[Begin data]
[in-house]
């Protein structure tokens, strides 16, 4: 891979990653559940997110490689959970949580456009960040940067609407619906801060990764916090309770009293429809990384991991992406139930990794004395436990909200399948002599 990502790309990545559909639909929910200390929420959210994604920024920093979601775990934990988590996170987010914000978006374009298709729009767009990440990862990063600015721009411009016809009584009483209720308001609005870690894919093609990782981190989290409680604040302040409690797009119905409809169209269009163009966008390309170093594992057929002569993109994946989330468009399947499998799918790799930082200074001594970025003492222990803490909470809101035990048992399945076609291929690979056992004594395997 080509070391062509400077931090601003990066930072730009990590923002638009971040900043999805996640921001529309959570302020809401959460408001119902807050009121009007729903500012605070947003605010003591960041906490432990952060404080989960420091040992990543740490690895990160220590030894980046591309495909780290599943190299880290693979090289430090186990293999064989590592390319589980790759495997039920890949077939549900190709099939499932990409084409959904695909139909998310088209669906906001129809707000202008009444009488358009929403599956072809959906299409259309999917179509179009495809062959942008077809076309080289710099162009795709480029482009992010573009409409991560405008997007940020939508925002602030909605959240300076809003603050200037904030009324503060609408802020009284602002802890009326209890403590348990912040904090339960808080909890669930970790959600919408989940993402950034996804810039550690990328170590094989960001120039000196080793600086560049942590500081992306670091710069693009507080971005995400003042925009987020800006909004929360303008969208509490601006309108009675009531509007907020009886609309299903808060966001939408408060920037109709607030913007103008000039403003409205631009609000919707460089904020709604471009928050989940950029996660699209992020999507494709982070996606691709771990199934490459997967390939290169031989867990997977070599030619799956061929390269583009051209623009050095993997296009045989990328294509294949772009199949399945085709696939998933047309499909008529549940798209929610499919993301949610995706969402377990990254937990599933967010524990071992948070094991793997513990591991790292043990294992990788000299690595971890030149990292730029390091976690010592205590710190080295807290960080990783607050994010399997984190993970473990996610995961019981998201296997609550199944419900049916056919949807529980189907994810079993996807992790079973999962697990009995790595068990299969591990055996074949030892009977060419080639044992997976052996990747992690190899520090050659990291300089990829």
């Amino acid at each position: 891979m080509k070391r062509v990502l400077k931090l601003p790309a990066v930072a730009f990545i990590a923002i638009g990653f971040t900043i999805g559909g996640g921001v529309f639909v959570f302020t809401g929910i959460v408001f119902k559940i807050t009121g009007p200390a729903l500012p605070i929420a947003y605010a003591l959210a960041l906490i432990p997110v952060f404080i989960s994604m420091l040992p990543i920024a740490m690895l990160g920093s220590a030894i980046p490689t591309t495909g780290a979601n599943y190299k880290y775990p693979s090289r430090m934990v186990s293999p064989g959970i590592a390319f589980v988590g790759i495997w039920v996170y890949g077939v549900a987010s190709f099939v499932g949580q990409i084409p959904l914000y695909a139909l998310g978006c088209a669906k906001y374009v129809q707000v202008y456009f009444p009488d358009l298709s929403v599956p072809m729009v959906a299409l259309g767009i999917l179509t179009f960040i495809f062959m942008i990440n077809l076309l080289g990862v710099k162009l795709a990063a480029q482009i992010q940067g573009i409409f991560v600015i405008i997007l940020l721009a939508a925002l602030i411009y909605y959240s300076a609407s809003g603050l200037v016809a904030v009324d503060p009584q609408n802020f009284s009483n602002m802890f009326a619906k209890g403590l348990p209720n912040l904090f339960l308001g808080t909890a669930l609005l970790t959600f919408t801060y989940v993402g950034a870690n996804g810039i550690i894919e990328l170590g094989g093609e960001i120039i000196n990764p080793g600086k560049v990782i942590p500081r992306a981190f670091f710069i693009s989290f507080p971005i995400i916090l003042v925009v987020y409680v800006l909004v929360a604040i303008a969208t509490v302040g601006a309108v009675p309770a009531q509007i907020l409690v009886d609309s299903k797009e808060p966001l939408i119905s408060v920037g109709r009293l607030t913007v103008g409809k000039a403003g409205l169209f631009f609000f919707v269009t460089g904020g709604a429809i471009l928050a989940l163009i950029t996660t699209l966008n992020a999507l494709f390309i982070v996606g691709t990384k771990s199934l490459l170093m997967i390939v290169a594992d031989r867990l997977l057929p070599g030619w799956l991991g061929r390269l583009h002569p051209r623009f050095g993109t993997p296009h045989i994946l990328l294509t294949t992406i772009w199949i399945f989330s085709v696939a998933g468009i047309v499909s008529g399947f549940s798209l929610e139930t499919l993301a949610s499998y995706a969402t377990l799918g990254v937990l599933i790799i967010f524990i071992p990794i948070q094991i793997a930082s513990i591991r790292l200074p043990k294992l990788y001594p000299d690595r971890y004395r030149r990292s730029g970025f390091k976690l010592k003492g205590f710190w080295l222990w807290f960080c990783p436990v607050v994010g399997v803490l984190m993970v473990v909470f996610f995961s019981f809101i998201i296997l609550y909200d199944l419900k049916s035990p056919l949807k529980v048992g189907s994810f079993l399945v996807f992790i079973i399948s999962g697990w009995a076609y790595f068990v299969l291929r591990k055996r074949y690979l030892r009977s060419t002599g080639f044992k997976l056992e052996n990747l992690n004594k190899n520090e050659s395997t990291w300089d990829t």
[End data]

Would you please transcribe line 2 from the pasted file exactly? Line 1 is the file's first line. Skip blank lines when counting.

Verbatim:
């Protein structure tokens, strides 16, 4: 891979990653559940997110490689959970949580456009960040940067609407619906801060990764916090309770009293429809990384991991992406139930990794004395436990909200399948002599 990502790309990545559909639909929910200390929420959210994604920024920093979601775990934990988590996170987010914000978006374009298709729009767009990440990862990063600015721009411009016809009584009483209720308001609005870690894919093609990782981190989290409680604040302040409690797009119905409809169209269009163009966008390309170093594992057929002569993109994946989330468009399947499998799918790799930082200074001594970025003492222990803490909470809101035990048992399945076609291929690979056992004594395997 080509070391062509400077931090601003990066930072730009990590923002638009971040900043999805996640921001529309959570302020809401959460408001119902807050009121009007729903500012605070947003605010003591960041906490432990952060404080989960420091040992990543740490690895990160220590030894980046591309495909780290599943190299880290693979090289430090186990293999064989590592390319589980790759495997039920890949077939549900190709099939499932990409084409959904695909139909998310088209669906906001129809707000202008009444009488358009929403599956072809959906299409259309999917179509179009495809062959942008077809076309080289710099162009795709480029482009992010573009409409991560405008997007940020939508925002602030909605959240300076809003603050200037904030009324503060609408802020009284602002802890009326209890403590348990912040904090339960808080909890669930970790959600919408989940993402950034996804810039550690990328170590094989960001120039000196080793600086560049942590500081992306670091710069693009507080971005995400003042925009987020800006909004929360303008969208509490601006309108009675009531509007907020009886609309299903808060966001939408408060920037109709607030913007103008000039403003409205631009609000919707460089904020709604471009928050989940950029996660699209992020999507494709982070996606691709771990199934490459997967390939290169031989867990997977070599030619799956061929390269583009051209623009050095993997296009045989990328294509294949772009199949399945085709696939998933047309499909008529549940798209929610499919993301949610995706969402377990990254937990599933967010524990071992948070094991793997513990591991790292043990294992990788000299690595971890030149990292730029390091976690010592205590710190080295807290960080990783607050994010399997984190993970473990996610995961019981998201296997609550199944419900049916056919949807529980189907994810079993996807992790079973999962697990009995790595068990299969591990055996074949030892009977060419080639044992997976052996990747992690190899520090050659990291300089990829």